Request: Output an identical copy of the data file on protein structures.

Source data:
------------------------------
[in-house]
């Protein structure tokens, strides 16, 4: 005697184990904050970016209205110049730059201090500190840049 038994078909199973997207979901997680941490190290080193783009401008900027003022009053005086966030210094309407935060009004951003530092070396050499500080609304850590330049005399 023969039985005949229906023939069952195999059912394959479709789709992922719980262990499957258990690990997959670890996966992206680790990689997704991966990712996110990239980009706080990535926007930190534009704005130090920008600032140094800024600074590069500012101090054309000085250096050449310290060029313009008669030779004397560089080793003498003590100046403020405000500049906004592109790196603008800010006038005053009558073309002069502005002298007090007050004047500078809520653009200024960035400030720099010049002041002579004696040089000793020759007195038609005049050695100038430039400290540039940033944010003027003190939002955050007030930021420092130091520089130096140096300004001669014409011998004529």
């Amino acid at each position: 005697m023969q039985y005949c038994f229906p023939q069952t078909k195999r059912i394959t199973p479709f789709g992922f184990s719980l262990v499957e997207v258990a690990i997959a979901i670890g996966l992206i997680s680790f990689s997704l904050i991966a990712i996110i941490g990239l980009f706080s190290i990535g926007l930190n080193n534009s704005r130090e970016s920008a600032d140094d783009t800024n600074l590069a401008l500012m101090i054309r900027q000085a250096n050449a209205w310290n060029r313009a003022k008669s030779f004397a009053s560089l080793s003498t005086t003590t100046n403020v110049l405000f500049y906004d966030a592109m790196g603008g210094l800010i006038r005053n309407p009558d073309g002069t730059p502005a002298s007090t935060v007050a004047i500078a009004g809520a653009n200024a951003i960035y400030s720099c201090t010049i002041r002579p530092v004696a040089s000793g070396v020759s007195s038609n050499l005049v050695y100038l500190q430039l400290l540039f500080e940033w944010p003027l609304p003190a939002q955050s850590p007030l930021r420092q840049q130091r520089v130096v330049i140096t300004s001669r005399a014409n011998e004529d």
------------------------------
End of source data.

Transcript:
[in-house]
């Protein structure tokens, strides 16, 4: 005697184990904050970016209205110049730059201090500190840049 038994078909199973997207979901997680941490190290080193783009401008900027003022009053005086966030210094309407935060009004951003530092070396050499500080609304850590330049005399 023969039985005949229906023939069952195999059912394959479709789709992922719980262990499957258990690990997959670890996966992206680790990689997704991966990712996110990239980009706080990535926007930190534009704005130090920008600032140094800024600074590069500012101090054309000085250096050449310290060029313009008669030779004397560089080793003498003590100046403020405000500049906004592109790196603008800010006038005053009558073309002069502005002298007090007050004047500078809520653009200024960035400030720099010049002041002579004696040089000793020759007195038609005049050695100038430039400290540039940033944010003027003190939002955050007030930021420092130091520089130096140096300004001669014409011998004529």
């Amino acid at each position: 005697m023969q039985y005949c038994f229906p023939q069952t078909k195999r059912i394959t199973p479709f789709g992922f184990s719980l262990v499957e997207v258990a690990i997959a979901i670890g996966l992206i997680s680790f990689s997704l904050i991966a990712i996110i941490g990239l980009f706080s190290i990535g926007l930190n080193n534009s704005r130090e970016s920008a600032d140094d783009t800024n600074l590069a401008l500012m101090i054309r900027q000085a250096n050449a209205w310290n060029r313009a003022k008669s030779f004397a009053s560089l080793s003498t005086t003590t100046n403020v110049l405000f500049y906004d966030a592109m790196g603008g210094l800010i006038r005053n309407p009558d073309g002069t730059p502005a002298s007090t935060v007050a004047i500078a009004g809520a653009n200024a951003i960035y400030s720099c201090t010049i002041r002579p530092v004696a040089s000793g070396v020759s007195s038609n050499l005049v050695y100038l500190q430039l400290l540039f500080e940033w944010p003027l609304p003190a939002q955050s850590p007030l930021r420092q840049q130091r520089v130096v330049i140096t300004s001669r005399a014409n011998e004529d």